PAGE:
It is both a pleasure and an honour to speak to Bill C-107 today. The time has come to move forward on the issue. I am reminded of a comment made by the hon. member for Yorkton-Melville who, unlike his fellow members in the third party, does not realize this
issue of land claims is what we have been talking about for many years. I refer to a quote of the hon. member for Yorkton-Melville in the Melville Advance : ``Nobody even talked about it for 20 years and suddenly we're asking how did this ever come to be''. That is quite unlike the position put forward by his party colleagues who just spoke.
This is a very important bill and it is long overdue. However, the understanding should be that we are now at this stage and we should move forward on it. Today marks the culmination of a long and at times very difficult struggle. It is born of British Columbia's unique history. It is the product of many years of hard work and goodwill.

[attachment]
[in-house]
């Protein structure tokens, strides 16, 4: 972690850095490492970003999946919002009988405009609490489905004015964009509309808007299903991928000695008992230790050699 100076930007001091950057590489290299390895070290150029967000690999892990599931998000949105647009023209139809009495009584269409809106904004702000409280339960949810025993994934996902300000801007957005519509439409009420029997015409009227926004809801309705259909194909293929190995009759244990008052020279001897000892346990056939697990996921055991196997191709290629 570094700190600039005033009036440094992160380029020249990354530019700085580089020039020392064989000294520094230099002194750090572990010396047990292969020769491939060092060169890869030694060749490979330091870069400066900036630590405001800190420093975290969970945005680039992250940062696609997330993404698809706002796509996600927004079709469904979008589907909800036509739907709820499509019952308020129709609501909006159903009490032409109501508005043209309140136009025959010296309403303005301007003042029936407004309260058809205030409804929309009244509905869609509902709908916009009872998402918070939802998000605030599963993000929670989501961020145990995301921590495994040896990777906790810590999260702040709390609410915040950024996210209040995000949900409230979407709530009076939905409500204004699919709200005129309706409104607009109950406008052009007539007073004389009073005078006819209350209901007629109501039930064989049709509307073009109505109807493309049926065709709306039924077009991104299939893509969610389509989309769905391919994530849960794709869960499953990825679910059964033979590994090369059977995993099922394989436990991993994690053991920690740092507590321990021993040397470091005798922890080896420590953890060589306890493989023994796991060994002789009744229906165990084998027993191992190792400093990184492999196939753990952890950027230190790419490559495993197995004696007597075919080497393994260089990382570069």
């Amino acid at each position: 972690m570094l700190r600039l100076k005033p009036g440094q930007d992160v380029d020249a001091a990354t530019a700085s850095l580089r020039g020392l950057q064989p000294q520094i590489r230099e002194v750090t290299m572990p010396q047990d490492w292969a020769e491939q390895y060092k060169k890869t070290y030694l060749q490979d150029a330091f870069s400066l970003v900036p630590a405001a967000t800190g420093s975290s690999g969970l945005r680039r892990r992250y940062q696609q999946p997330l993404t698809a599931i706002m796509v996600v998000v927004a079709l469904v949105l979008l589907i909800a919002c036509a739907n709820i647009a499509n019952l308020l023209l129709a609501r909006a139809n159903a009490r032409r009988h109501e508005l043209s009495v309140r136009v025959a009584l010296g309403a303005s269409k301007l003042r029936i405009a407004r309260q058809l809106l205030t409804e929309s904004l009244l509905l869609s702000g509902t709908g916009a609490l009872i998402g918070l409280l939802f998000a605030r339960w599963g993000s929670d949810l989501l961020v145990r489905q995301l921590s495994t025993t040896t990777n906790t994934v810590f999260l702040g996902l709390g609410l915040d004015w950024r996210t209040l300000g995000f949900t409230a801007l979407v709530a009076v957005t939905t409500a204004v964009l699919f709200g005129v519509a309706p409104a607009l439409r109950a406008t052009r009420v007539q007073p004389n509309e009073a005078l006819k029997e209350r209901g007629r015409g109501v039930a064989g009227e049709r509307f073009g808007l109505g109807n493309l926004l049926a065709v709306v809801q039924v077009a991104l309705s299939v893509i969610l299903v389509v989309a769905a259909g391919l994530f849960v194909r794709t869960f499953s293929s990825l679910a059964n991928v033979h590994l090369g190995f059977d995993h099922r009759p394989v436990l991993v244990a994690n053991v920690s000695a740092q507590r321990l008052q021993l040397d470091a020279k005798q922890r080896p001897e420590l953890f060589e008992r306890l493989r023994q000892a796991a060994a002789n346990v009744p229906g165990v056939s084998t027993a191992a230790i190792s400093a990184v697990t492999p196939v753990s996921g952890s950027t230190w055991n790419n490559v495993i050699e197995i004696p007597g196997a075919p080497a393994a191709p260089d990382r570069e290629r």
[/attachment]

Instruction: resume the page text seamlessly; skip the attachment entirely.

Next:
Fairness, clarity and justice are not issues of party politics; they are elements of principles we all share as Canadians. Over the decades many people have played a part: people from various parties and political ideologies; people who share little in common except a desire to see justice done and to get on with building a brighter future for British Columbia.
To understand why in 1995 we are still talking about negotiating treaties, we need to look at our history. Unlike most other provinces, where treaties were signed to clarify jurisdiction over land and resources and to forge new relationships between First Nations and the newcomers to this great land, few treaties were ever concluded in British Columbia. As a result, some 124 years after becoming a province the key questions of unextinguished aboriginal claims and rights remain unresolved and the majority of the province remains subject to outstanding aboriginal land claims.
Few treaties were signed because of the position historically taken by the Government of British Columbia. From the late 1800s the position was that aboriginal rights had been extinguished prior to B.C.'s entry into Confederation in 1871, or if these rights did exist they were the exclusive responsibility of the federal government. In 1990, under the leadership of Premier Vander Zalm, of the Social Credit Party, B.C. reversed its longstanding position and the way was open to resolving these issues.